ST. FRANCIS, Wis. (CNS) — Milwaukee Archbishop Jerome E. Listecki is preparing the archdiocese for 2020, particularly as to how the spiritual needs of the Catholic community will best be served.
“Parishes and Pastoral Leadership 2020,” approved and issued by Archbishop Listecki Aug. 8, notes “three principal factors” that will have an impact on parishes during the next decade:
From 2010 to 2020, the number of priest retirements will exceed ordinations, resulting in a projected 40 percent reduction in the number of priests serving in parish ministry.
The costs of operating parishes and funding ministries are escalating rapidly and parishes can gain economies of scale by collaborating with other parishes.
The one mission of the church, shared by all parishes, can be carried out more effectively by combining efforts and sharing resources.
There are 203 parishes in the archdiocese. By 2020, there will be 100 parishes and clusters.
“Of these, 28 are free-standing parishes and the remaining parishes will create 72 clusters,” the plan states. “The 72 clusters will be formed by bringing together approximately 175 parishes and establishing collaborative staffing, structures and ministries.”
In an Aug. 3 interview with the Catholic Herald, the publication serving the Catholic community in southeastern Wisconsin, the archbishop said the plan “depends on us embracing our Catholicity.”
“The aspect of Catholicity is the true spirit that guides us. It was that Catholicity and that commitment that produced so many priests that we were able to have individual priests in a parish,” he said. “Now, maybe what we need to do is regroup, grab our Catholicity so it helps us to inspire those individuals to serve in various communities and that we might have more ordained personnel to serve in the future.”
In a letter that accompanied the plan, the archbishop noted the need for collaboration.
“Now that a long-term strategy has been determined for the archdiocese, it is extremely important for each parish and cluster to become actively involved in planning for the future,” he wrote. “Each pastor or parish director in consultation with the parish pastoral council is charged with the responsibility for these planning efforts. The full implementation of the plan will require the collaborative efforts of everyone in the archdiocese.”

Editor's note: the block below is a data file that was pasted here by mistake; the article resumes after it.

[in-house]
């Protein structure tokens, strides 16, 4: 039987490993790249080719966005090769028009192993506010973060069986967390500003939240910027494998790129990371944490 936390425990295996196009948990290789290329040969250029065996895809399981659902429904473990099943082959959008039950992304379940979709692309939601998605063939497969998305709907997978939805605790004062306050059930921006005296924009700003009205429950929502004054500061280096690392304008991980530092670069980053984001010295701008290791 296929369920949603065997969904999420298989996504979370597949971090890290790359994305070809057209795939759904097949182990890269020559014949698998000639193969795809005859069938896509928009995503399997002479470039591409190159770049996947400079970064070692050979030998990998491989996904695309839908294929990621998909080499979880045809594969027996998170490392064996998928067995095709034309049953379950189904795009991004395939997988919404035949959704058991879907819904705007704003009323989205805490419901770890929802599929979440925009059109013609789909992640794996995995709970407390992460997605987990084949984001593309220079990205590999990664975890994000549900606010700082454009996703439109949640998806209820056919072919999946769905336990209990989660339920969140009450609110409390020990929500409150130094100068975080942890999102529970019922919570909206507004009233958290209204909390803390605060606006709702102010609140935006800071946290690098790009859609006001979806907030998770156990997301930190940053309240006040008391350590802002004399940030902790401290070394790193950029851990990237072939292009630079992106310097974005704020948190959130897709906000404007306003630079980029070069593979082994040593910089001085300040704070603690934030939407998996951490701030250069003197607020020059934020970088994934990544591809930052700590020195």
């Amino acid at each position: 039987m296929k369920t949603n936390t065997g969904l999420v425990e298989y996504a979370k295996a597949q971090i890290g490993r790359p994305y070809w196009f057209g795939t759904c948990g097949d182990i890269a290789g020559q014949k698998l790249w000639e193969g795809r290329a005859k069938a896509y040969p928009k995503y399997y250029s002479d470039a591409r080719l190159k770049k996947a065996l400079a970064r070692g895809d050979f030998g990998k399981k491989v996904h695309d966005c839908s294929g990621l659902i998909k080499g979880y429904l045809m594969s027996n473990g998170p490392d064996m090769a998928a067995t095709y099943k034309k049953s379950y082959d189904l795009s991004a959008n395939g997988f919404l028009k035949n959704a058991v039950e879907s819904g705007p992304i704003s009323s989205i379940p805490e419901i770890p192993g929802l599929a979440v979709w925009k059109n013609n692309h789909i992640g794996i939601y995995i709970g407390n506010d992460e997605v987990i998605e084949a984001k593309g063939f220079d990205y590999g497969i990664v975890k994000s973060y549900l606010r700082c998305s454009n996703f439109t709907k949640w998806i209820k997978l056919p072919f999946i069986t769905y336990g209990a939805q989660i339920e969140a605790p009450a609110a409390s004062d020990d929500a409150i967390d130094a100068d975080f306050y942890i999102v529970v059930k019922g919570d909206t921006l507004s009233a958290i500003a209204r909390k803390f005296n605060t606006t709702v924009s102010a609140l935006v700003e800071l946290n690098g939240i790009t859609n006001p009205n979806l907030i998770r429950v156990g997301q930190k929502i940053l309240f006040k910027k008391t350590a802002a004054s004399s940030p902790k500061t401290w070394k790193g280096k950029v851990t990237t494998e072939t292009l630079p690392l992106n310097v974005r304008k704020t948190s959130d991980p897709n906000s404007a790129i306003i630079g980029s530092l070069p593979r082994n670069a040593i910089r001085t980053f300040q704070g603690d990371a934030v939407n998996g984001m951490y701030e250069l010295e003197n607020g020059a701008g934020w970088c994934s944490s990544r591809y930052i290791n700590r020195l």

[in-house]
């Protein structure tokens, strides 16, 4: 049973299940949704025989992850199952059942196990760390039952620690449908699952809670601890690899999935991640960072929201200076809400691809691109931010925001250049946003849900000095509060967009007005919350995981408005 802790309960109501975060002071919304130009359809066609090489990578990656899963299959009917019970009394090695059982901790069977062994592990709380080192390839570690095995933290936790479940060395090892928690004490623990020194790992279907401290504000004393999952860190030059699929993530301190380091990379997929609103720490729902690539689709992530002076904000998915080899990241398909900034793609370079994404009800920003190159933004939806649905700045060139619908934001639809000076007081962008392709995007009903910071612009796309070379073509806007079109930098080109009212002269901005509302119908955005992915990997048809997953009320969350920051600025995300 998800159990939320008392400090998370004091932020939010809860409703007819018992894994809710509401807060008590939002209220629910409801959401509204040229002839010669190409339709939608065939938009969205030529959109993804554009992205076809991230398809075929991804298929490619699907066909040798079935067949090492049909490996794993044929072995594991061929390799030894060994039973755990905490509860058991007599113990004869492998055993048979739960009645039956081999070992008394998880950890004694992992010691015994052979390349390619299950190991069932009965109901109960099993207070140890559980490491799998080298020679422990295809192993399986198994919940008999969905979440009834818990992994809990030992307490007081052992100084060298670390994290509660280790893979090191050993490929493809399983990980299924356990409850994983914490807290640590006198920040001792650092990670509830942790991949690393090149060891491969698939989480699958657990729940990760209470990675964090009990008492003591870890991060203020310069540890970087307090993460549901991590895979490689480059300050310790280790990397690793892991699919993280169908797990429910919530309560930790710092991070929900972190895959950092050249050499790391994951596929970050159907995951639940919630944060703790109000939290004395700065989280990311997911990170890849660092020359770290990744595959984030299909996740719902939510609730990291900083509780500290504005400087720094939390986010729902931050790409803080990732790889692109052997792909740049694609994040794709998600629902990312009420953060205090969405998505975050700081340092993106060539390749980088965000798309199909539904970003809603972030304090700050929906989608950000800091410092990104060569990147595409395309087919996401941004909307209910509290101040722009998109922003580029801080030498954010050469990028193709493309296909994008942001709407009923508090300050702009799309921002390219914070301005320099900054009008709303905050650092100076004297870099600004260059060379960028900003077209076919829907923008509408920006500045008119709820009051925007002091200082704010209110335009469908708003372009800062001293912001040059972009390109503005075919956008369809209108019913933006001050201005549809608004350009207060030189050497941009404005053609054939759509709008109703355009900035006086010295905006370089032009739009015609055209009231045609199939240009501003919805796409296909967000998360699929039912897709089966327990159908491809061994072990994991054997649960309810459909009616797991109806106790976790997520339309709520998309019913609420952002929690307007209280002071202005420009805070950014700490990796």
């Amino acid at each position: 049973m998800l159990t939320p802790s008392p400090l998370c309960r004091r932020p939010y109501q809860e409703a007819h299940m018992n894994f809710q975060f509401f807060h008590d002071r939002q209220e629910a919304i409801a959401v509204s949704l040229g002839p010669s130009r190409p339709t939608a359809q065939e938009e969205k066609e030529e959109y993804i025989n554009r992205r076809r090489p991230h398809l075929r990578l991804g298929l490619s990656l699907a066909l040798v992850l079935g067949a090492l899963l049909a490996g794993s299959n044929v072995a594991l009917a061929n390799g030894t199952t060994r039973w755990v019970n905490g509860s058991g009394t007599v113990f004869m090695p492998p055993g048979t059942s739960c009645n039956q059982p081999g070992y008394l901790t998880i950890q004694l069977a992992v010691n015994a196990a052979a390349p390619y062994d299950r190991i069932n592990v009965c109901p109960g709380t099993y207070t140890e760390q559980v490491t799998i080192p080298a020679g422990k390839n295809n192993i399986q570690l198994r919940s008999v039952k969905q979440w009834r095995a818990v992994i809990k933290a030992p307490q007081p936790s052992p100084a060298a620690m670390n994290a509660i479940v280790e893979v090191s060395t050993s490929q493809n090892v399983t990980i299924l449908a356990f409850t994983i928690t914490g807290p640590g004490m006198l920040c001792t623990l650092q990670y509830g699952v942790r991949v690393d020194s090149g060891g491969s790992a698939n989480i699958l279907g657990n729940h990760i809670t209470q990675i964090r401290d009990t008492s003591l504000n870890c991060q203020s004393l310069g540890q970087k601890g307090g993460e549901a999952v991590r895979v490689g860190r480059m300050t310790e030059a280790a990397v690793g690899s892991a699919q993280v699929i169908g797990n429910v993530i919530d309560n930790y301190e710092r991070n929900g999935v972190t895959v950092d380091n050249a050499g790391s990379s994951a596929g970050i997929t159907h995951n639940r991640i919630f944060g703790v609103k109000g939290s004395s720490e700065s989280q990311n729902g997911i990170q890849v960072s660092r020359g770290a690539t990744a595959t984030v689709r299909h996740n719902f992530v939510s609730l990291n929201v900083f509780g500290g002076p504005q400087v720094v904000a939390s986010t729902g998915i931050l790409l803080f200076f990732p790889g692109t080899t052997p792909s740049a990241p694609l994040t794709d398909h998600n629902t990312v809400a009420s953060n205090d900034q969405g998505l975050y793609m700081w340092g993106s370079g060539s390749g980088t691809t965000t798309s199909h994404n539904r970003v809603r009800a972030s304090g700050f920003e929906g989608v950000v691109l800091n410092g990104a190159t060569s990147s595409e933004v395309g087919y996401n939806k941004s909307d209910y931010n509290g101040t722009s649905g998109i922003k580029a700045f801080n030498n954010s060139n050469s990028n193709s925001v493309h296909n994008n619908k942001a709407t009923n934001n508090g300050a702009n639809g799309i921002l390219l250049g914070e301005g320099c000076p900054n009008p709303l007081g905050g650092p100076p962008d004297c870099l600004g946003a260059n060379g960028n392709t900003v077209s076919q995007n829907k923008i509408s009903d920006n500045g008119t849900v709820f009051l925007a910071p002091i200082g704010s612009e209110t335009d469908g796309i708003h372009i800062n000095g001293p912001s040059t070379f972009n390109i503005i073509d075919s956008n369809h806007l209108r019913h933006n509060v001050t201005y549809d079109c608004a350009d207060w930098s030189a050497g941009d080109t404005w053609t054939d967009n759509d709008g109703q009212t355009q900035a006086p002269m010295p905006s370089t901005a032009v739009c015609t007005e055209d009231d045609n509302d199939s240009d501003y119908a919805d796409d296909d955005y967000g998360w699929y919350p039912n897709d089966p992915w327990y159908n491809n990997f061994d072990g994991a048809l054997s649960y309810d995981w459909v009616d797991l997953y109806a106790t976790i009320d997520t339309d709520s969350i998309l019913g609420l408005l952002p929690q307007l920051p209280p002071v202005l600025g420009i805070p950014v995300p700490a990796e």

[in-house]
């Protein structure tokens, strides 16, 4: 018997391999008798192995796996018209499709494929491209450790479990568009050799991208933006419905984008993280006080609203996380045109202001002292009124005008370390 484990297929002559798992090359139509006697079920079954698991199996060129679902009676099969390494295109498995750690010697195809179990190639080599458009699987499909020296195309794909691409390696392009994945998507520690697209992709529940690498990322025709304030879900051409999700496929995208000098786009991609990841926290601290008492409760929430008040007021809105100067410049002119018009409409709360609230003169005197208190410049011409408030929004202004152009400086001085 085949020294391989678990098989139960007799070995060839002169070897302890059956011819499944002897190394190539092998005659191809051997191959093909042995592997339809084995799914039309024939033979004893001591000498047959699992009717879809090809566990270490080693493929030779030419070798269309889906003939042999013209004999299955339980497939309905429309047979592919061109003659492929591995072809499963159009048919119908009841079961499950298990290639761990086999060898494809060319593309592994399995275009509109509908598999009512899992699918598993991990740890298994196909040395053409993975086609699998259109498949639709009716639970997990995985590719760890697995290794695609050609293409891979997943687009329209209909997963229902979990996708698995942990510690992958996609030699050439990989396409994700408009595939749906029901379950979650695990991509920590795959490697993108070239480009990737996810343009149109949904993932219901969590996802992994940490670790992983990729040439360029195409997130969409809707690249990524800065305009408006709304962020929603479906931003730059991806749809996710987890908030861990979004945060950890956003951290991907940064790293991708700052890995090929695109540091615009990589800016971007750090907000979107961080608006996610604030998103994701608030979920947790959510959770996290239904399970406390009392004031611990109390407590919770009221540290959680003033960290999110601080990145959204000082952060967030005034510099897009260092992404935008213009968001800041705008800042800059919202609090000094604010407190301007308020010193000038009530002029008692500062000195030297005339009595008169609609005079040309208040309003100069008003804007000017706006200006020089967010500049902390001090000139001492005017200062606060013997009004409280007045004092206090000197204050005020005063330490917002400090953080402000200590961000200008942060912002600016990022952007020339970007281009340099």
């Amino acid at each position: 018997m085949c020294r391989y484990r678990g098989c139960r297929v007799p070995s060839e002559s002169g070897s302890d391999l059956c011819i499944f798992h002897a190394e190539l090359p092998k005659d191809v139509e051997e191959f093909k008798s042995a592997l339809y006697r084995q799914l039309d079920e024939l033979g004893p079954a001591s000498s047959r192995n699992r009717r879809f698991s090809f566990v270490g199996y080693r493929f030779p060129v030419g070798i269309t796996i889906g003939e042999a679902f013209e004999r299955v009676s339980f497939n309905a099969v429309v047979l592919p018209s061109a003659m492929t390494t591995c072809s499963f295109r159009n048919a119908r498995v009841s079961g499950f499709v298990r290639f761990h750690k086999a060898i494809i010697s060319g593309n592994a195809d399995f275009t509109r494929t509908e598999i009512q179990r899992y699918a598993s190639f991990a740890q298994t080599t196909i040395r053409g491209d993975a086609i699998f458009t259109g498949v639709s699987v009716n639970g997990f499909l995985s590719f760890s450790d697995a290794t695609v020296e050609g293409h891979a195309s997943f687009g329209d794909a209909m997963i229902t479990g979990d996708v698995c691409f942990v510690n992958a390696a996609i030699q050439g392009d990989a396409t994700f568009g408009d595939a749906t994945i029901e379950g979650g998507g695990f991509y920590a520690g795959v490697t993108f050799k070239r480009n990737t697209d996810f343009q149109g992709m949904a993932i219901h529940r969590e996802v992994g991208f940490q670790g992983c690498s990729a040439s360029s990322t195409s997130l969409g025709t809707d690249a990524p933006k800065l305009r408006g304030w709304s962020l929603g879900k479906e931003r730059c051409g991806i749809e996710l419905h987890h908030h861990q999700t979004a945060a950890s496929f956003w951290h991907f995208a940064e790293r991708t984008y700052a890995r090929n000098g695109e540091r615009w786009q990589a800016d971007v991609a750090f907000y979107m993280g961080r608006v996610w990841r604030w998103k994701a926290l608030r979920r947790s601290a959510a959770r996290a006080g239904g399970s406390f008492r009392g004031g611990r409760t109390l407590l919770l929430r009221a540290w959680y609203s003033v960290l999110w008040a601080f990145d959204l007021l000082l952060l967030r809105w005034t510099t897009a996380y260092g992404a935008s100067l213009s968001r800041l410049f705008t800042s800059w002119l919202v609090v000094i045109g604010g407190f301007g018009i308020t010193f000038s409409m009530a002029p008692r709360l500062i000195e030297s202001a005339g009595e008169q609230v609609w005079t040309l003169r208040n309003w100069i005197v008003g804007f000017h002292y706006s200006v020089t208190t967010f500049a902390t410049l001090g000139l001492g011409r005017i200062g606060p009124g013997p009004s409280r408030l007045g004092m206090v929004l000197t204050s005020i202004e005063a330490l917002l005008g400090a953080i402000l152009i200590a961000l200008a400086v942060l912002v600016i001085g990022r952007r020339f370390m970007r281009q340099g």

Significant to Catholic life in 2020 is that there will be 100 archdiocesan priests “available for full-time parish ministry,” according to the plan. It also assumes that there will be fewer religious order priests but that they will serve approximately 20 percent of the parishes in the archdiocese — the same percentage they currently serve.
Considerable attention is devoted to the diaconate. As the plan states, “Permanent deacons will play an important role in parishes and clusters in the future as well as with specific cultural groups in the archdiocese.”
The archdiocese is served by 121 deacons, and the plan anticipates that ordinations to the diaconate will continue at a steady rate.
Two areas that receive mention in the plan are Hispanic and cultural ministries and campus ministry. Regarding the former, it notes that 29 parishes provide ministry for Spanish-speaking Catholics while 12 serve other cultural groups.
“Priests who are able to minister in multiple languages and with multiple cultures will continue to be essential,” the plan states.
Stating the value that Catholic high schools, colleges and universities have in helping Catholics develop “lifelong practice of the Catholic faith,” the plan states, “These institutions have also become the best sources for vocations to the priesthood and religious life.”
Archbishop Listecki anticipates clergy, religious and laity will do all that is necessary to meet the needs of the faith communities.
“Many of our parishes already have been blessed by lay ministers, by individuals who have been serving as DREs (directors of religious education), parish directors, in various roles. There’s a ministry in finance with our business managers, the growth and influence of pastoral councils,” he said. “In that instance, we’ve seen this blooming responsibility being embraced by the laity.”
He added, “I don’t see this in any way, shape or form as an abandonment of priestly ministry or an abandonment of the religious, but rather as a call for all of us to step up and to serve.”
Archbishop Listecki said one of the aspects to the process that resulted in the plan, as well as the plan itself, that he liked was that it isn’t based on crisis management.
“I’m excited that we have a plan that gives a confidence to those who will be serving, a handle on an approach, so that we are not governed by the crisis, but that we anticipate the problems and we have a plan for them,” he said, while noting “there could be factors that come into play that we’re just not aware of.”
In his letter, Archbishop Listecki noted that what had been developed was a working plan.
“The plan is meant to be a living document, able to adapt over time, and provide guidance in making decisions with long-range implications,” he wrote.
Olszewski is executive editor and general manager of the Catholic Herald in Milwaukee.
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